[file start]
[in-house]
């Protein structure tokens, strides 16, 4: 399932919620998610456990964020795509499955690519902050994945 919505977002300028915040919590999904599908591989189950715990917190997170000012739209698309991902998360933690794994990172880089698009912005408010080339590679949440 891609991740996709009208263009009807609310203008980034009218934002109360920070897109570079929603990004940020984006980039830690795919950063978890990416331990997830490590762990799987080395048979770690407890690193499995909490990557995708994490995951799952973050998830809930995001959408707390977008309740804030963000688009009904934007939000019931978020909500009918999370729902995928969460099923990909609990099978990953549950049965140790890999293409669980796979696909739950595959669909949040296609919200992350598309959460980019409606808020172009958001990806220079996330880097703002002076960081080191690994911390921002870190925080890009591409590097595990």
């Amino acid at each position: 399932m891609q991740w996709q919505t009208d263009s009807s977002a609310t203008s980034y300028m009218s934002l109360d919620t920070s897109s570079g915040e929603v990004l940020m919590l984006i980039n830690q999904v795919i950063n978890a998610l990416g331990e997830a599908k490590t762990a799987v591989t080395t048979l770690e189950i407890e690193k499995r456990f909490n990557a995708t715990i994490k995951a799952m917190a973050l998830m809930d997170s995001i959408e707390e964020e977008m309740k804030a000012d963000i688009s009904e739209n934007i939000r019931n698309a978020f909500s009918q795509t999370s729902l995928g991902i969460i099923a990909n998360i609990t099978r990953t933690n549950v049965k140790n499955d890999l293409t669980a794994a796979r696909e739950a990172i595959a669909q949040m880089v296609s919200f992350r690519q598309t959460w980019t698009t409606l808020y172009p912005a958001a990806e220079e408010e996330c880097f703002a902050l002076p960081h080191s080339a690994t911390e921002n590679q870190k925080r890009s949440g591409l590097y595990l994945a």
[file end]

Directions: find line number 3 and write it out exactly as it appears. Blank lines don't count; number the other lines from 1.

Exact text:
């Amino acid at each position: 399932m891609q991740w996709q919505t009208d263009s009807s977002a609310t203008s980034y300028m009218s934002l109360d919620t920070s897109s570079g915040e929603v990004l940020m919590l984006i980039n830690q999904v795919i950063n978890a998610l990416g331990e997830a599908k490590t762990a799987v591989t080395t048979l770690e189950i407890e690193k499995r456990f909490n990557a995708t715990i994490k995951a799952m917190a973050l998830m809930d997170s995001i959408e707390e964020e977008m309740k804030a000012d963000i688009s009904e739209n934007i939000r019931n698309a978020f909500s009918q795509t999370s729902l995928g991902i969460i099923a990909n998360i609990t099978r990953t933690n549950v049965k140790n499955d890999l293409t669980a794994a796979r696909e739950a990172i595959a669909q949040m880089v296609s919200f992350r690519q598309t959460w980019t698009t409606l808020y172009p912005a958001a990806e220079e408010e996330c880097f703002a902050l002076p960081h080191s080339a690994t911390e921002n590679q870190k925080r890009s949440g591409l590097y595990l994945a």